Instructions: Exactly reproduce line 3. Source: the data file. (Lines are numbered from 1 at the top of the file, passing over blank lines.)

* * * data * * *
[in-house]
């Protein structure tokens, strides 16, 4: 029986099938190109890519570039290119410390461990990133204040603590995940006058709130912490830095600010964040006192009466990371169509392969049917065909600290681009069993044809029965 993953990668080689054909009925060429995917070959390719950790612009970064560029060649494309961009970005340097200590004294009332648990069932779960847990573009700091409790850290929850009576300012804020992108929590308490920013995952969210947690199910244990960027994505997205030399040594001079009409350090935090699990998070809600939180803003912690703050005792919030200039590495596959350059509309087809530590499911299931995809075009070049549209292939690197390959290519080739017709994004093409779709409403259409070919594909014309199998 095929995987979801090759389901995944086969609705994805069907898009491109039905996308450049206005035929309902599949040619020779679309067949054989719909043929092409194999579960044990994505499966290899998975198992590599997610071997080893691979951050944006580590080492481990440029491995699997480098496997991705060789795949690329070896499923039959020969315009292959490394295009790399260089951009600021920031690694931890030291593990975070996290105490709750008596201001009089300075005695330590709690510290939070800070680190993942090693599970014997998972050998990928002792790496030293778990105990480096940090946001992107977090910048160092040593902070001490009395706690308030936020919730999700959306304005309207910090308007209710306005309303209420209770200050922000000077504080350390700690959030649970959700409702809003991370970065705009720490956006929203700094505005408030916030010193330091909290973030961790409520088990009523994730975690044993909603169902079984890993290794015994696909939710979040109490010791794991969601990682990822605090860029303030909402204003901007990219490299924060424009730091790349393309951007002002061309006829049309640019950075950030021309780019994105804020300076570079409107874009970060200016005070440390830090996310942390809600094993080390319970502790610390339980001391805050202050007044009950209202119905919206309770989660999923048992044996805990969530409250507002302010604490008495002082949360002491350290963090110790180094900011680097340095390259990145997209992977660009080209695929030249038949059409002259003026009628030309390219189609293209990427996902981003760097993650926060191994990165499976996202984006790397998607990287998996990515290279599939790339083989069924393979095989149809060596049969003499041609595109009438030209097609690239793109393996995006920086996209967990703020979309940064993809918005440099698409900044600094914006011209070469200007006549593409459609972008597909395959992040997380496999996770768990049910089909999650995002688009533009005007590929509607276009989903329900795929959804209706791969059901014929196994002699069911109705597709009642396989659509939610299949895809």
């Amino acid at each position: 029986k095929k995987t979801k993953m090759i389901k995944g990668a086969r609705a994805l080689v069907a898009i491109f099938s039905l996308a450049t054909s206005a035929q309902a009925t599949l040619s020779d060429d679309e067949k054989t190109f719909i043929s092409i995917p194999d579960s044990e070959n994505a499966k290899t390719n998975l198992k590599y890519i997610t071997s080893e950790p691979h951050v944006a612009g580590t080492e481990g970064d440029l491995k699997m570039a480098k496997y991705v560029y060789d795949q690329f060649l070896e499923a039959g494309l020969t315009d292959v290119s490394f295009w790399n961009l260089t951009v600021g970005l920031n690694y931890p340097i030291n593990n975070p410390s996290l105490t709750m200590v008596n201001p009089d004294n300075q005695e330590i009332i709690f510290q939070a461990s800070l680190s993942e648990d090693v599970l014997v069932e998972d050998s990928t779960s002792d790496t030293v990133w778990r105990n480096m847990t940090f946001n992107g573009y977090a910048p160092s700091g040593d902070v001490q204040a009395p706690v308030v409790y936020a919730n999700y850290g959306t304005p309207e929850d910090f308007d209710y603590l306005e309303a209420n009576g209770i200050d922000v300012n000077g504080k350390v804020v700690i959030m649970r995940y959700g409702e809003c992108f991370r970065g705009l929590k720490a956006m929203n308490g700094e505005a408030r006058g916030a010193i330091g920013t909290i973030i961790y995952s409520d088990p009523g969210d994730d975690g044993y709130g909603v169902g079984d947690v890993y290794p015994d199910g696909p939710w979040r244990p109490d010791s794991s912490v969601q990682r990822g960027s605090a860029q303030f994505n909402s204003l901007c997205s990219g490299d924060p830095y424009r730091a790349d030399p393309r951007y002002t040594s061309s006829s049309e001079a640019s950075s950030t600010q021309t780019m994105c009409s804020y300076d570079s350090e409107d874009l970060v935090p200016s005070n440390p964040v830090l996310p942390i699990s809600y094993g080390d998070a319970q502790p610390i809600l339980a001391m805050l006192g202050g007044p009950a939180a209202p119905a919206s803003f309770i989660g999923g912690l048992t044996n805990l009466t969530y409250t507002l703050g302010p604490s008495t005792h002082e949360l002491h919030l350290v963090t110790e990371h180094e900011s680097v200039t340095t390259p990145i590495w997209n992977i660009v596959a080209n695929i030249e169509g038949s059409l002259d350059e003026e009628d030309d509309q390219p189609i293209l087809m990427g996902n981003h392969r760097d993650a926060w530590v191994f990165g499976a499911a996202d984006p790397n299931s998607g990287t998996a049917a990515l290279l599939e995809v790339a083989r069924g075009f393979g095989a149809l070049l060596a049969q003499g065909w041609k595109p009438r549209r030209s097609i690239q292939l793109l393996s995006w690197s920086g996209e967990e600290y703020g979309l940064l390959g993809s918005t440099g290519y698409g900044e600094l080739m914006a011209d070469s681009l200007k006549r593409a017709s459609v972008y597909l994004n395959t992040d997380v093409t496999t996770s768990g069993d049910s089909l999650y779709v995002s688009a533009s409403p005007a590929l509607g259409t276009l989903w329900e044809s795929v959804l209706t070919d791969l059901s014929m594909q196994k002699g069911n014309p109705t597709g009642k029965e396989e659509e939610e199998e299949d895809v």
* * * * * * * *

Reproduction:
């Amino acid at each position: 029986k095929k995987t979801k993953m090759i389901k995944g990668a086969r609705a994805l080689v069907a898009i491109f099938s039905l996308a450049t054909s206005a035929q309902a009925t599949l040619s020779d060429d679309e067949k054989t190109f719909i043929s092409i995917p194999d579960s044990e070959n994505a499966k290899t390719n998975l198992k590599y890519i997610t071997s080893e950790p691979h951050v944006a612009g580590t080492e481990g970064d440029l491995k699997m570039a480098k496997y991705v560029y060789d795949q690329f060649l070896e499923a039959g494309l020969t315009d292959v290119s490394f295009w790399n961009l260089t951009v600021g970005l920031n690694y931890p340097i030291n593990n975070p410390s996290l105490t709750m200590v008596n201001p009089d004294n300075q005695e330590i009332i709690f510290q939070a461990s800070l680190s993942e648990d090693v599970l014997v069932e998972d050998s990928t779960s002792d790496t030293v990133w778990r105990n480096m847990t940090f946001n992107g573009y977090a910048p160092s700091g040593d902070v001490q204040a009395p706690v308030v409790y936020a919730n999700y850290g959306t304005p309207e929850d910090f308007d209710y603590l306005e309303a209420n009576g209770i200050d922000v300012n000077g504080k350390v804020v700690i959030m649970r995940y959700g409702e809003c992108f991370r970065g705009l929590k720490a956006m929203n308490g700094e505005a408030r006058g916030a010193i330091g920013t909290i973030i961790y995952s409520d088990p009523g969210d994730d975690g044993y709130g909603v169902g079984d947690v890993y290794p015994d199910g696909p939710w979040r244990p109490d010791s794991s912490v969601q990682r990822g960027s605090a860029q303030f994505n909402s204003l901007c997205s990219g490299d924060p830095y424009r730091a790349d030399p393309r951007y002002t040594s061309s006829s049309e001079a640019s950075s950030t600010q021309t780019m994105c009409s804020y300076d570079s350090e409107d874009l970060v935090p200016s005070n440390p964040v830090l996310p942390i699990s809600y094993g080390d998070a319970q502790p610390i809600l339980a001391m805050l006192g202050g007044p009950a939180a209202p119905a919206s803003f309770i989660g999923g912690l048992t044996n805990l009466t969530y409250t507002l703050g302010p604490s008495t005792h002082e949360l002491h919030l350290v963090t110790e990371h180094e900011s680097v200039t340095t390259p990145i590495w997209n992977i660009v596959a080209n695929i030249e169509g038949s059409l002259d350059e003026e009628d030309d509309q390219p189609i293209l087809m990427g996902n981003h392969r760097d993650a926060w530590v191994f990165g499976a499911a996202d984006p790397n299931s998607g990287t998996a049917a990515l290279l599939e995809v790339a083989r069924g075009f393979g095989a149809l070049l060596a049969q003499g065909w041609k595109p009438r549209r030209s097609i690239q292939l793109l393996s995006w690197s920086g996209e967990e600290y703020g979309l940064l390959g993809s918005t440099g290519y698409g900044e600094l080739m914006a011209d070469s681009l200007k006549r593409a017709s459609v972008y597909l994004n395959t992040d997380v093409t496999t996770s768990g069993d049910s089909l999650y779709v995002s688009a533009s409403p005007a590929l509607g259409t276009l989903w329900e044809s795929v959804l209706t070919d791969l059901s014929m594909q196994k002699g069911n014309p109705t597709g009642k029965e396989e659509e939610e199998e299949d895809v």